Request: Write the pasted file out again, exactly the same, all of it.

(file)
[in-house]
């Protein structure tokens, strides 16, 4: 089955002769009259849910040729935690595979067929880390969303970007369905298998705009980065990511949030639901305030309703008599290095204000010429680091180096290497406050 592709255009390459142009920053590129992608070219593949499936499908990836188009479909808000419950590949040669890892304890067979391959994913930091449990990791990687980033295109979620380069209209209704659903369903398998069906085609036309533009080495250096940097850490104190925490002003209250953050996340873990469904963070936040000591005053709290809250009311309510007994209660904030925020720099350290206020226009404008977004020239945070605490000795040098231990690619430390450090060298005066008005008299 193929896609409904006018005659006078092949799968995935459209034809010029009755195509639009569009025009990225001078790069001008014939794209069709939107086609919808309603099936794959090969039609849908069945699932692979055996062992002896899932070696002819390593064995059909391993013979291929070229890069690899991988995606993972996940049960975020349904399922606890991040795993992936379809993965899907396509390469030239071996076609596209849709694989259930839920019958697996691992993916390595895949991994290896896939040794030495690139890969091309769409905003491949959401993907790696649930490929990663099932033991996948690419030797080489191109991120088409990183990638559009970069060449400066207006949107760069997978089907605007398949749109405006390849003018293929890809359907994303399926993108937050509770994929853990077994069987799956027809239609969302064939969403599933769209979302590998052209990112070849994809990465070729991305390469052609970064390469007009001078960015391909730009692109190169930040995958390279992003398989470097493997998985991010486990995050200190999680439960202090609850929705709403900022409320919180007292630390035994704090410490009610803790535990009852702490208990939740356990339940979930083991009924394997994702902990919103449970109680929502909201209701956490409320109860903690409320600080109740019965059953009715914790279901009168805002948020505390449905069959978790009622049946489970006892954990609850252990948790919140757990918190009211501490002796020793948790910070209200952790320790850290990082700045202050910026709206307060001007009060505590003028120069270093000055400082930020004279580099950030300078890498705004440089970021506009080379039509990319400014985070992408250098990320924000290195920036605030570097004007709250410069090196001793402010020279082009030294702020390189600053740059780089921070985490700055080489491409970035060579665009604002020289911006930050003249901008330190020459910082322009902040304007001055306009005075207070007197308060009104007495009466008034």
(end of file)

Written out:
[in-house]
């Protein structure tokens, strides 16, 4: 089955002769009259849910040729935690595979067929880390969303970007369905298998705009980065990511949030639901305030309703008599290095204000010429680091180096290497406050 592709255009390459142009920053590129992608070219593949499936499908990836188009479909808000419950590949040669890892304890067979391959994913930091449990990791990687980033295109979620380069209209209704659903369903398998069906085609036309533009080495250096940097850490104190925490002003209250953050996340873990469904963070936040000591005053709290809250009311309510007994209660904030925020720099350290206020226009404008977004020239945070605490000795040098231990690619430390450090060298005066008005008299 193929896609409904006018005659006078092949799968995935459209034809010029009755195509639009569009025009990225001078790069001008014939794209069709939107086609919808309603099936794959090969039609849908069945699932692979055996062992002896899932070696002819390593064995059909391993013979291929070229890069690899991988995606993972996940049960975020349904399922606890991040795993992936379809993965899907396509390469030239071996076609596209849709694989259930839920019958697996691992993916390595895949991994290896896939040794030495690139890969091309769409905003491949959401993907790696649930490929990663099932033991996948690419030797080489191109991120088409990183990638559009970069060449400066207006949107760069997978089907605007398949749109405006390849003018293929890809359907994303399926993108937050509770994929853990077994069987799956027809239609969302064939969403599933769209979302590998052209990112070849994809990465070729991305390469052609970064390469007009001078960015391909730009692109190169930040995958390279992003398989470097493997998985991010486990995050200190999680439960202090609850929705709403900022409320919180007292630390035994704090410490009610803790535990009852702490208990939740356990339940979930083991009924394997994702902990919103449970109680929502909201209701956490409320109860903690409320600080109740019965059953009715914790279901009168805002948020505390449905069959978790009622049946489970006892954990609850252990948790919140757990918190009211501490002796020793948790910070209200952790320790850290990082700045202050910026709206307060001007009060505590003028120069270093000055400082930020004279580099950030300078890498705004440089970021506009080379039509990319400014985070992408250098990320924000290195920036605030570097004007709250410069090196001793402010020279082009030294702020390189600053740059780089921070985490700055080489491409970035060579665009604002020289911006930050003249901008330190020459910082322009902040304007001055306009005075207070007197308060009104007495009466008034």